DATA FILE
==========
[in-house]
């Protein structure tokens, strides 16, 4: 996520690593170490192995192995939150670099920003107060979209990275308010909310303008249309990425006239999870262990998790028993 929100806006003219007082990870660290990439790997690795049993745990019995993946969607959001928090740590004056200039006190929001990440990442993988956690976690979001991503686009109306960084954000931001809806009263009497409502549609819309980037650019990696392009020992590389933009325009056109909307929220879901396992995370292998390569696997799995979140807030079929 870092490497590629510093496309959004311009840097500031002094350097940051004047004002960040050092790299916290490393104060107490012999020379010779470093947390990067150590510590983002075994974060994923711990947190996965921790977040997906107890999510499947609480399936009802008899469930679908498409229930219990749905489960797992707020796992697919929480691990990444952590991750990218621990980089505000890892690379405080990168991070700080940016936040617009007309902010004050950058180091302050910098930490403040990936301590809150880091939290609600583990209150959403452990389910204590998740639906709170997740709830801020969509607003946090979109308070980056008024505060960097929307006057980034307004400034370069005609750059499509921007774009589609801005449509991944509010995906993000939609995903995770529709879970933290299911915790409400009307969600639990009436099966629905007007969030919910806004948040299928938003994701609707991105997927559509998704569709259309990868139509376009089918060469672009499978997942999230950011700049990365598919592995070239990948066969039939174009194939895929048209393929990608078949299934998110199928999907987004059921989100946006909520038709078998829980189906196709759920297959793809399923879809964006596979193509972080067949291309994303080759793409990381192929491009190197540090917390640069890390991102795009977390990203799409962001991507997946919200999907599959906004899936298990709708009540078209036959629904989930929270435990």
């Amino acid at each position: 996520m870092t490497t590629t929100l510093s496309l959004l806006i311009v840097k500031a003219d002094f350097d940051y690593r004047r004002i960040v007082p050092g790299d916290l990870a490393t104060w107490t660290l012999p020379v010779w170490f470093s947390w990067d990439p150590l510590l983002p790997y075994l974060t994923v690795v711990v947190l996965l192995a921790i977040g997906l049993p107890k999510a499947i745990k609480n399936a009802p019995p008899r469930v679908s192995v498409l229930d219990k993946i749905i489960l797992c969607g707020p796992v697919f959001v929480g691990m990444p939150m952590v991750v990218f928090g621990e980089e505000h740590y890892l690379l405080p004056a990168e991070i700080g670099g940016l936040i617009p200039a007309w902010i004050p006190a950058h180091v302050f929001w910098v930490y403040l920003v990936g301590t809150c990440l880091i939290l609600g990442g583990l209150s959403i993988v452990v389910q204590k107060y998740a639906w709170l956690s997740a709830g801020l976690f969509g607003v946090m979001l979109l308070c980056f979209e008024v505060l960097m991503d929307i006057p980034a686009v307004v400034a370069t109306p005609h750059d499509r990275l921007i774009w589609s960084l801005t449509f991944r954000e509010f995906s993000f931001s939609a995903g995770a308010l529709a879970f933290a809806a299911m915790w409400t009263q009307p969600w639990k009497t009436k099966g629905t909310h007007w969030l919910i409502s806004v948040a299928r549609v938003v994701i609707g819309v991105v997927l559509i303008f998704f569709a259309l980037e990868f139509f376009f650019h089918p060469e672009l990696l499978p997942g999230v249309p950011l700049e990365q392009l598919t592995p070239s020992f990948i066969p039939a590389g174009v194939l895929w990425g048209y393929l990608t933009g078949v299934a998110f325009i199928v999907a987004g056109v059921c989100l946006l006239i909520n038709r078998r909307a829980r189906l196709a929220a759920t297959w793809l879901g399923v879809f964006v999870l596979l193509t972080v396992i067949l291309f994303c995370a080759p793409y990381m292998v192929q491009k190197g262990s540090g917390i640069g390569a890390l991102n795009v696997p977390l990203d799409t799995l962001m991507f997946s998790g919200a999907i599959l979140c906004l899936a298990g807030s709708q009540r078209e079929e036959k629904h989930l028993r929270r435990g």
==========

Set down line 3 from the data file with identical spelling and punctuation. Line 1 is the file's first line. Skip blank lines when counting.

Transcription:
């Amino acid at each position: 996520m870092t490497t590629t929100l510093s496309l959004l806006i311009v840097k500031a003219d002094f350097d940051y690593r004047r004002i960040v007082p050092g790299d916290l990870a490393t104060w107490t660290l012999p020379v010779w170490f470093s947390w990067d990439p150590l510590l983002p790997y075994l974060t994923v690795v711990v947190l996965l192995a921790i977040g997906l049993p107890k999510a499947i745990k609480n399936a009802p019995p008899r469930v679908s192995v498409l229930d219990k993946i749905i489960l797992c969607g707020p796992v697919f959001v929480g691990m990444p939150m952590v991750v990218f928090g621990e980089e505000h740590y890892l690379l405080p004056a990168e991070i700080g670099g940016l936040i617009p200039a007309w902010i004050p006190a950058h180091v302050f929001w910098v930490y403040l920003v990936g301590t809150c990440l880091i939290l609600g990442g583990l209150s959403i993988v452990v389910q204590k107060y998740a639906w709170l956690s997740a709830g801020l976690f969509g607003v946090m979001l979109l308070c980056f979209e008024v505060l960097m991503d929307i006057p980034a686009v307004v400034a370069t109306p005609h750059d499509r990275l921007i774009w589609s960084l801005t449509f991944r954000e509010f995906s993000f931001s939609a995903g995770a308010l529709a879970f933290a809806a299911m915790w409400t009263q009307p969600w639990k009497t009436k099966g629905t909310h007007w969030l919910i409502s806004v948040a299928r549609v938003v994701i609707g819309v991105v997927l559509i303008f998704f569709a259309l980037e990868f139509f376009f650019h089918p060469e672009l990696l499978p997942g999230v249309p950011l700049e990365q392009l598919t592995p070239s020992f990948i066969p039939a590389g174009v194939l895929w990425g048209y393929l990608t933009g078949v299934a998110f325009i199928v999907a987004g056109v059921c989100l946006l006239i909520n038709r078998r909307a829980r189906l196709a929220a759920t297959w793809l879901g399923v879809f964006v999870l596979l193509t972080v396992i067949l291309f994303c995370a080759p793409y990381m292998v192929q491009k190197g262990s540090g917390i640069g390569a890390l991102n795009v696997p977390l990203d799409t799995l962001m991507f997946s998790g919200a999907i599959l979140c906004l899936a298990g807030s709708q009540r078209e079929e036959k629904h989930l028993r929270r435990g």